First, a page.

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Campylobacter control measures in indoor broiler chicken: critical re-assessment of cost-utility and putative barriers to implementation

  • J. G. Pitter (a1), Z. Vokó (a1) (a2), Á Józwiak (a3) and A. Berkics (a3)

As campylobacteriosis is one of the most important foodborne infections, a European Union (EU)-27 level cost-effectiveness model has been developed on the socio-economic costs and benefits of applying certain control measures for the reduction of Campylobacter in broiler meat. This is expected to be a gold standard for food safety policymakers in the EU; hence, the validity of its modelling assumptions is essential. The authors of the present paper conducted an independent review of model input parameters on health and economic burden and found that the model most probably overestimated the burden of human campylobacteriosis. A discounted, quality-adjusted life year (QALY)-based European estimate has been developed for human campylobacteriosis and resulted in 15.23 QALY loss per 1000 human gastroenteritis cases. Country-specific cost of illness estimates have been developed for various countries in the EU-27. Based on these model adaptations, a selected Campylobacter control strategy was re-assessed and its high cost-effectiveness was confirmed at the EU level, and also in all but three Member States. Bacteriocin treatment or vaccination of the animals, two alternative control measures were also re-evaluated, and these strategies seemed to be far less cost-effective than the investigated strategy. Putative barriers to the rapid implementation of the investigated Campylobacter control strategy are discussed, and potential solutions are proposed. Further research is required on stakeholder perspectives pertaining to the realistic barriers and implementation opportunities.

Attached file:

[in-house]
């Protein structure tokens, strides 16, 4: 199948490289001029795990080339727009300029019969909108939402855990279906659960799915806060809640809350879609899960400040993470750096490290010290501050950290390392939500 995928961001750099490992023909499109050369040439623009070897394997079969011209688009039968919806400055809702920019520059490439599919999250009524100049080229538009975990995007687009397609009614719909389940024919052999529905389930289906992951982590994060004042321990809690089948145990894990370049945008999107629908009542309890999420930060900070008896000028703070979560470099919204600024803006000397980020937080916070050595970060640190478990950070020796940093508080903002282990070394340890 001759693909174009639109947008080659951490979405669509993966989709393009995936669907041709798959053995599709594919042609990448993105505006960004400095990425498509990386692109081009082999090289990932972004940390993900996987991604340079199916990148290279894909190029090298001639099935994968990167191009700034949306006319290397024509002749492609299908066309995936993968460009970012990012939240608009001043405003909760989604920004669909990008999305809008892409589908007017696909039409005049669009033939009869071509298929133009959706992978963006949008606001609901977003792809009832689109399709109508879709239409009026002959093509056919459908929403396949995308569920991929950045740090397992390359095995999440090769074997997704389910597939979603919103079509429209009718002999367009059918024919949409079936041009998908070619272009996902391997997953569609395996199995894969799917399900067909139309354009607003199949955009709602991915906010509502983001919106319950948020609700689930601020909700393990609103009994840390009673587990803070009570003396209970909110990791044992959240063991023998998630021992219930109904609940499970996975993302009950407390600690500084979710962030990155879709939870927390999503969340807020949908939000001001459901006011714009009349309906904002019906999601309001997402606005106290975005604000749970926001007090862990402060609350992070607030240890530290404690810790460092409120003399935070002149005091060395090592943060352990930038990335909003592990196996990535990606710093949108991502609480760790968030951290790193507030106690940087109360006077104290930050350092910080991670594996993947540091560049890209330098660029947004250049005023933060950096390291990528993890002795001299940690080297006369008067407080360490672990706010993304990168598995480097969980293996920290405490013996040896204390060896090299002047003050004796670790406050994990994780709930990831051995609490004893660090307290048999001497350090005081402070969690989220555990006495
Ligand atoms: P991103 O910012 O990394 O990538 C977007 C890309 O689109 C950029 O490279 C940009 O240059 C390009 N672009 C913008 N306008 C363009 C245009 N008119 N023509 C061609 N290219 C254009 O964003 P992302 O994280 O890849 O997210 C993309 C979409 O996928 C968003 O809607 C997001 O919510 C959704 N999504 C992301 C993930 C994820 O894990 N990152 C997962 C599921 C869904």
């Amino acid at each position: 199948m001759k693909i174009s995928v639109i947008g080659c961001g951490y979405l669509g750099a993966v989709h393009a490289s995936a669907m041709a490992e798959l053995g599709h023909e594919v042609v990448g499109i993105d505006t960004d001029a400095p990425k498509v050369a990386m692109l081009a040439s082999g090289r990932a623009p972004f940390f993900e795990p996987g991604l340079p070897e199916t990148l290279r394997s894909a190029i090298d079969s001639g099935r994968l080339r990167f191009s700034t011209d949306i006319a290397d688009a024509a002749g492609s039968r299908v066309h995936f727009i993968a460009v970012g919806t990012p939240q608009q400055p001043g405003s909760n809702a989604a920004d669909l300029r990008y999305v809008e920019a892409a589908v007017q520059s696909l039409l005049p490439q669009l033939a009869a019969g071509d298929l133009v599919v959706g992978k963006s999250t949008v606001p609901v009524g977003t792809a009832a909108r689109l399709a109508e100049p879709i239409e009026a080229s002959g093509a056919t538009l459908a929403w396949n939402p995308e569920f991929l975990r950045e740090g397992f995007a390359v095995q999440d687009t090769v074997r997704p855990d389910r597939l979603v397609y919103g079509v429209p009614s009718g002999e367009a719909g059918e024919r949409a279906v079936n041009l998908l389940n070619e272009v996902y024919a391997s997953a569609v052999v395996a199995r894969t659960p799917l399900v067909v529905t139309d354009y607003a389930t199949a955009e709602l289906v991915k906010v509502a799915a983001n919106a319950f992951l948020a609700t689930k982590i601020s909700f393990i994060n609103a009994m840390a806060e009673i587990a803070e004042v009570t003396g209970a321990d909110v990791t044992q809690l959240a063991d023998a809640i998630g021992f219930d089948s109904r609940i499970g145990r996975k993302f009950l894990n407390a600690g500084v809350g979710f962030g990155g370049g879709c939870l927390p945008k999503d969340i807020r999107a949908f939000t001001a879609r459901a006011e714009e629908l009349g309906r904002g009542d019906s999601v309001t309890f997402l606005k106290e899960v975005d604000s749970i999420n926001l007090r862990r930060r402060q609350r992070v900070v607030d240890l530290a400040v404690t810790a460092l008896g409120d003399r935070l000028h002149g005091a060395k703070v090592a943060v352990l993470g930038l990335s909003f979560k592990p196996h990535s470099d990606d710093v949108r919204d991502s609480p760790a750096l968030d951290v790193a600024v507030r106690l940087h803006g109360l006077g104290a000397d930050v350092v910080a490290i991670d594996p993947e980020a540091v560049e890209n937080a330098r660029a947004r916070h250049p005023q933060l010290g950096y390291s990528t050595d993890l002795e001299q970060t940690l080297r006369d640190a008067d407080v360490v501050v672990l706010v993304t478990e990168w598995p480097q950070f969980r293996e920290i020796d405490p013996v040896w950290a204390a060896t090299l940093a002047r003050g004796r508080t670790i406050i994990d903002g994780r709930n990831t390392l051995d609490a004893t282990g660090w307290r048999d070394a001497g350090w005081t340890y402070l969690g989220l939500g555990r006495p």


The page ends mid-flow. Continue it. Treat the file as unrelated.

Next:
Corresponding author
Author for correspondence: János G. Pitter, E-mail:
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Epidemiology & Infection
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